By Jemy Gatdula
Adam Smith noted wryly that national security is “of much more importance than opulence,” which is really self-evident considering its effect on states reaches the level of the existential. Several mechanisms exist, however, in international law giving protection for countries needing to deal with the machinations and intrusions of the global economic theater.
There are, of course, the trade remedies: safeguards, anti-dumping, and countervailing measures, implemented by states through domestic legislation. In the Philippines, such are found in the provisions of the Customs Modernization and Tariff Act (CMTA). Recent World Trade Organization (WTO) findings indicate that the use of trade remedies have surprisingly declined despite global uncertainties, the latter historically giving rise to protectionist temptations precipitating unilateral actions. Nevertheless, it is undeniable that for the Philippines, trade remedies remain an important tool for economic self-defense.
In the same law are procedures for tariff adjustments, particularly for those products not subjected to the bound rates. Thus, Article 714 of the CMTA mandates the president, without prejudice to Philippine commitment in any ratified international agreements or treaties, should public interest be served thereby, to declare new or additional duties in an amount not exceeding 100% ad valorem on imported goods. For those, however, subject to the WTO bound rates, then the provisions (particularly Article XXVIII) of the General Agreement on Tariffs and Trade (GATT) come in.
Speaking of the GATT, Article XXI provides the national security exception vis-à-vis WTO obligations. Thus, “nothing in this Agreement shall be construed:
a.) to require any contracting party to furnish any information the disclosure of which it considers contrary to its essential security interests; or, b.) to prevent any contracting party from taking any action which it considers necessary for the protection of its essential security interests (i) relating to fissionable materials or the materials from which they are derived; (ii) relating to the traffic in arms, ammunition and implements of war and to such traffic in other goods and materials as is carried on directly or indirectly for the purpose of supplying a military establishment; (iii) taken in time of war or other emergency in international relations; or, c.) to prevent any contracting party from taking any action in pursuance of its obligations under the United Nations Charter for the maintenance of international peace and security.”
Notably, while national security exceptions have pretty much been used with considerable restraint by GATT Contracting Parties and then later by WTO Members, nevertheless, security uncertainties post-9/11 have seen such restraint considerably evaporate. With the multiplication of GATT Article XXI invocations, the possibility of abuse (and the ways with which to contain it) have come to the forefront of international trade discussions.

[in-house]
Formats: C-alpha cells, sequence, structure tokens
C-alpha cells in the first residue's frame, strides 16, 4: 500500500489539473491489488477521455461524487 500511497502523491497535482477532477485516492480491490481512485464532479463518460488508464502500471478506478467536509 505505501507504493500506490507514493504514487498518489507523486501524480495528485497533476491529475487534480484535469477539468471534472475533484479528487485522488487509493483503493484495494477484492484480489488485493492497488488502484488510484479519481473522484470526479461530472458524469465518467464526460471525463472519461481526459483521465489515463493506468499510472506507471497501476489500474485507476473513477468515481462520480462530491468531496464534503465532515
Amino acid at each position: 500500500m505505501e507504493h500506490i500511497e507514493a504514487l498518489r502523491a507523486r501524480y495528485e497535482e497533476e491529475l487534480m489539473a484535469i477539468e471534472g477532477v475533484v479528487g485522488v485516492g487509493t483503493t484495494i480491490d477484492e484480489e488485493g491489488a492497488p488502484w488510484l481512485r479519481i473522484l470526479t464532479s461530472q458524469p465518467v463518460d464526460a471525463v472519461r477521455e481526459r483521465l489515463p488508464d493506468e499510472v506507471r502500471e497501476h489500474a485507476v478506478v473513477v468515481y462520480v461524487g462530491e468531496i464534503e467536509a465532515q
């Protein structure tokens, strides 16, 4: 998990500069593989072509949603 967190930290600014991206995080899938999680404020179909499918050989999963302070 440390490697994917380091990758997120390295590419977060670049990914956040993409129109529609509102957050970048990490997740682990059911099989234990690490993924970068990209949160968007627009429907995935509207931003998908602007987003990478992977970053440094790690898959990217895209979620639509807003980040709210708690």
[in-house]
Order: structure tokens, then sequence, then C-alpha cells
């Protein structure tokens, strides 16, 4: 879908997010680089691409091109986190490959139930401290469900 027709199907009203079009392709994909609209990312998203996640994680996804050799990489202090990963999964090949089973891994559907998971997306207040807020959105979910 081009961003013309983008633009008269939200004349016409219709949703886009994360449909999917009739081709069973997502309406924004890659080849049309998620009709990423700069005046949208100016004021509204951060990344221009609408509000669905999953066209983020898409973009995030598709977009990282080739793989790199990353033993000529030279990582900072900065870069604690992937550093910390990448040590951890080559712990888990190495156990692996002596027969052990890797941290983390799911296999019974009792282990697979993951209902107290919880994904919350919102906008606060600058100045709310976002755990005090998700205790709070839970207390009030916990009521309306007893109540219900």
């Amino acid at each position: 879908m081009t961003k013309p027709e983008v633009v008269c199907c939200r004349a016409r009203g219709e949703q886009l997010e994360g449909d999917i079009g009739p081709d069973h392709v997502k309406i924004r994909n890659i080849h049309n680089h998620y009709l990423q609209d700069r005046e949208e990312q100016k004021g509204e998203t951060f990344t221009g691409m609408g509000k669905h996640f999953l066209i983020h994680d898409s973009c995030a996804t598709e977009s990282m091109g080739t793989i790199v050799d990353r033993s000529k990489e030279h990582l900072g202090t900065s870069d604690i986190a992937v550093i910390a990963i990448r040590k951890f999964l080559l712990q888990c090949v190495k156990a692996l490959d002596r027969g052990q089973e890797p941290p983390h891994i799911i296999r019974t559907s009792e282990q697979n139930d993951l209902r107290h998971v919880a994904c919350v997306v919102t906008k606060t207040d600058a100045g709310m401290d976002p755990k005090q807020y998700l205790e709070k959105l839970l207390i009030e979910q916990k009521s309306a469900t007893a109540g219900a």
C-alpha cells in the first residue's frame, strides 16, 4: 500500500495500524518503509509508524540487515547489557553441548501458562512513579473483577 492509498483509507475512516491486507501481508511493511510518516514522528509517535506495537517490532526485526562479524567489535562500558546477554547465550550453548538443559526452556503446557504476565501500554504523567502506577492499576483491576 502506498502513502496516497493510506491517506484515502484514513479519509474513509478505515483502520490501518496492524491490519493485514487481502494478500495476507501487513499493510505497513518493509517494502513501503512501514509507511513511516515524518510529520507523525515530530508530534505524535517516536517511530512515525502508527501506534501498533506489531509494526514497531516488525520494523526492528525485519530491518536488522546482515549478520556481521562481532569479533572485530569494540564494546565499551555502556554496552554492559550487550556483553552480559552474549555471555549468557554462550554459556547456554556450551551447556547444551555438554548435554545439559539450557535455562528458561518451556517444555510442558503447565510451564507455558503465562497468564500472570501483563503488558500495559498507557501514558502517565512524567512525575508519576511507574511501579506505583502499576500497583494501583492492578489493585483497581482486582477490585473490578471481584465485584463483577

In this regard, the 2019 WTO panel for Russia — Traffic in Transit has been most instructive, particularly in looking at how the various permutations of international relations issues can be worked within the framework of Article XXI. Specifically, the panel determined the phrase “which it considers” qualifies both the terms “necessary” and “essential security interests.” Hence, it seems to leave it up to the discretion of the invoking Member whether a measure is indeed “necessary.”
And yet, regarding that discretion to determine the presence of “essential security interests,” the WTO panel also declared that such would be considerably subject to the demands of good faith, the latter being “crystallized” by the demand “that the measures at issue meet a minimum requirement of plausibility in relation to the proffered essential security interests.” Hence, a State is duty bound not to use the exceptions in Article XXI as a means to circumvent their obligations under the GATT.
Also, the more an international exigency is removed from the nature of an armed conflict (or at least a situation contemplating the breakdown of law and order), then the need for a higher level of articulation regarding the security interest involved is greater.
Ultimately, while indeed a wide margin of discretion is allotted to any Member invoking Article XXI(b)(iii), nevertheless, any panel investigation arising from that matter will be mandated to determine existence of abuse of said provision, and thus shall determine:
• whether there is a war or other emergency in international relations?
• whether the measure at issue is taken in times of such war or emergency?
• whether the invoking Member’s decision on what its “essential security interests” are is taken in good faith, i.e., not as a means to circumvent its obligations under the GATT; and,
• whether the measure at issue is so remote from, or unrelated to, the “emergency in international relations” that it is implausible that the Member implemented the measures for the protection of its essential security interests.
The proliferation of free trade agreements all the more emphasize the importance of security exceptions and it is notable that the Regional Comprehensive Economic Partnership recently entered into by the Philippines contain provisions on trade remedies (Chapter 7) and security exceptions (Article 17.13), which the academe and policymakers are well advised to know judiciously.
Jemy Gatdula is a senior fellow of the Philippine Council for Foreign Relations and a Philippine Judicial Academy law lecturer for constitutional philosophy and jurisprudence